Junior cornerback William Likely will be relied upon by the coaching staff to be one of the team’s leaders this season. Last year, Likely had six interceptions, tied for the most interceptions in the Big Ten, and returned two of those for touchdowns. His 170 interception return yards led the conference, ranked fourth in the country, and set school single-season records for return yards and touch- downs. He also had 83 tackles (66 solo), 496 kickoff return yards with one touchdown (a 100-yard return in the bowl game against Stanford), and 225 yards and two touchdowns on punt returns. His average of 31 yards per kickoff return was fourth- best in the country. This preseason, Likely has been named to the Watch Lists for the Bednarik (Best Defen- sive Player), Nagurski (Most Out- standing Defensive Player), Thorpe (Best Defensive Back) and Hornung (Most Versatile Player) Awards. In an interview with The Baltimore Sun in mid-August, he proclaimed himself to be the best defensive back in the country.

Although Likely will lead the secondary and probably find himself matched up against the opponents’ top receivers, the defensive line will have to overcome some losses to season-ending injuries during training camp. The most recent loss was sophomore defensive end Malik Jones, who was a part of three state championship teams while attending Dunbar High School in Baltimore. Jones suffered an unspecified injury to his lower leg during practice on August 19. A week earlier, junior linebacker Abner Logan was lost to an ACL injury.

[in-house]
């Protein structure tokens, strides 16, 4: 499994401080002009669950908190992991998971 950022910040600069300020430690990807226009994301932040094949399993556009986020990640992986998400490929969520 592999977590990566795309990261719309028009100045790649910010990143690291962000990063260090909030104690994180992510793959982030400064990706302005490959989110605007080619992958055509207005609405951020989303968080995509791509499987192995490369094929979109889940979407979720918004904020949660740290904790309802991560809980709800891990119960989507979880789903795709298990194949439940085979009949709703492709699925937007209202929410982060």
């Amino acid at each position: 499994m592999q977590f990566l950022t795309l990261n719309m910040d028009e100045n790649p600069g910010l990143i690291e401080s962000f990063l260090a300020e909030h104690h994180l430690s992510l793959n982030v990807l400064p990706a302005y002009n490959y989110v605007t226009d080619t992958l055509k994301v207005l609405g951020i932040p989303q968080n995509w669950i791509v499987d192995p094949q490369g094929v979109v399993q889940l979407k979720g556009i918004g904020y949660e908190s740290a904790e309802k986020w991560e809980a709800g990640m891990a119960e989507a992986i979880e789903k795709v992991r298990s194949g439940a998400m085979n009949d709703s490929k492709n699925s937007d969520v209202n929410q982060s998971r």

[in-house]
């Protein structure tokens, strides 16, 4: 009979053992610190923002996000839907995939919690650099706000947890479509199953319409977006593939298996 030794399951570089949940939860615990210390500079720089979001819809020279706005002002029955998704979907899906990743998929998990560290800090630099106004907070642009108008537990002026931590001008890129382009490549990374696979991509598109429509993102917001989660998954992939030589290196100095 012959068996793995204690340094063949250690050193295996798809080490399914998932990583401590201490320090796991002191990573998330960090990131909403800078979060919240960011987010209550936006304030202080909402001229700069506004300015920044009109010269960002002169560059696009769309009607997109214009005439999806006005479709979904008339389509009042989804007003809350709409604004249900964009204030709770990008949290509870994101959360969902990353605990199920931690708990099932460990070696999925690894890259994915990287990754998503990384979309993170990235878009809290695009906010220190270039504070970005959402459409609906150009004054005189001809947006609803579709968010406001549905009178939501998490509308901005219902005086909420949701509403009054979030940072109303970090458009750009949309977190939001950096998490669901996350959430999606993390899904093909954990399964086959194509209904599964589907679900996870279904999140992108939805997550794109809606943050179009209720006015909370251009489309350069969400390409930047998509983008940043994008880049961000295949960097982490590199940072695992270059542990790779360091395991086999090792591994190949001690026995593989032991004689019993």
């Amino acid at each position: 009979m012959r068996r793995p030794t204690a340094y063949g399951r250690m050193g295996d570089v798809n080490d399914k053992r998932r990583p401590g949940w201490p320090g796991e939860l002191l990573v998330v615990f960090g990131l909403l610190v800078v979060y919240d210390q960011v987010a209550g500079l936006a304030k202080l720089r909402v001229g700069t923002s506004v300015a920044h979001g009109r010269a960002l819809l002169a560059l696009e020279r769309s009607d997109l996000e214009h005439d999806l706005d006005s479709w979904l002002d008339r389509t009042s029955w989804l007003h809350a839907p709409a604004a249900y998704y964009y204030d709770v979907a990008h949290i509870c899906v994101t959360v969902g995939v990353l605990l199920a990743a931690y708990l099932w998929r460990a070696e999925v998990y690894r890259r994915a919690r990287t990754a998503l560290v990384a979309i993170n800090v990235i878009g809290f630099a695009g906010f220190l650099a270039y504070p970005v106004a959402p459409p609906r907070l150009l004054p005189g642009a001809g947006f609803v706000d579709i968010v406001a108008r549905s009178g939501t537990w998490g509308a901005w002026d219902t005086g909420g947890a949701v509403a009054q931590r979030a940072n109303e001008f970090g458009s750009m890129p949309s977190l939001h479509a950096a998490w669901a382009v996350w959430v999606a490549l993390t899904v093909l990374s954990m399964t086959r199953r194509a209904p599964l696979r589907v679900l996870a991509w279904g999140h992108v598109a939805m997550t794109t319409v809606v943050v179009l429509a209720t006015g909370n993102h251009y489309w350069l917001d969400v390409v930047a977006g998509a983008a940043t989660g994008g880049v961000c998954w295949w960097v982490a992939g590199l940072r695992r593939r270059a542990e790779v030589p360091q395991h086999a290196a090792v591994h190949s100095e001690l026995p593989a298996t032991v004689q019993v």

On offense, the search is ongoing for a starting quarterback following Brown’s graduation. There are three candidates for the job: redshirt junior Perry Hills, true junior Caleb Rowe, and senior Daxx Garman, who transferred from Oklahoma State. Both Rowe and Hills saw limited playing time last season. Rowe threw for 489 yards and five touchdowns in four games before suffering a season-ending ACL tear. Hills, who was selected to the All-Big Ten Academic Team, played in three games. He came in after Brown was injured against Iowa, and threw for 86 yards and a touchdown. Garman took over the starting job at Oklahoma State after the Cowboys’ original starter was injured. He won his first four starts, and threw for 2,041 yards and 12 touchdowns in nine games. His best game was against Texas Tech, when he threw for 370 yards and four touchdowns, and ran for another touchdown. Edsall says he’s still waiting for someone to separate himself from the other two. Meanwhile, there’s still competition among the receivers. Brandon Ross and Wes Brown are also competing to be the top running back.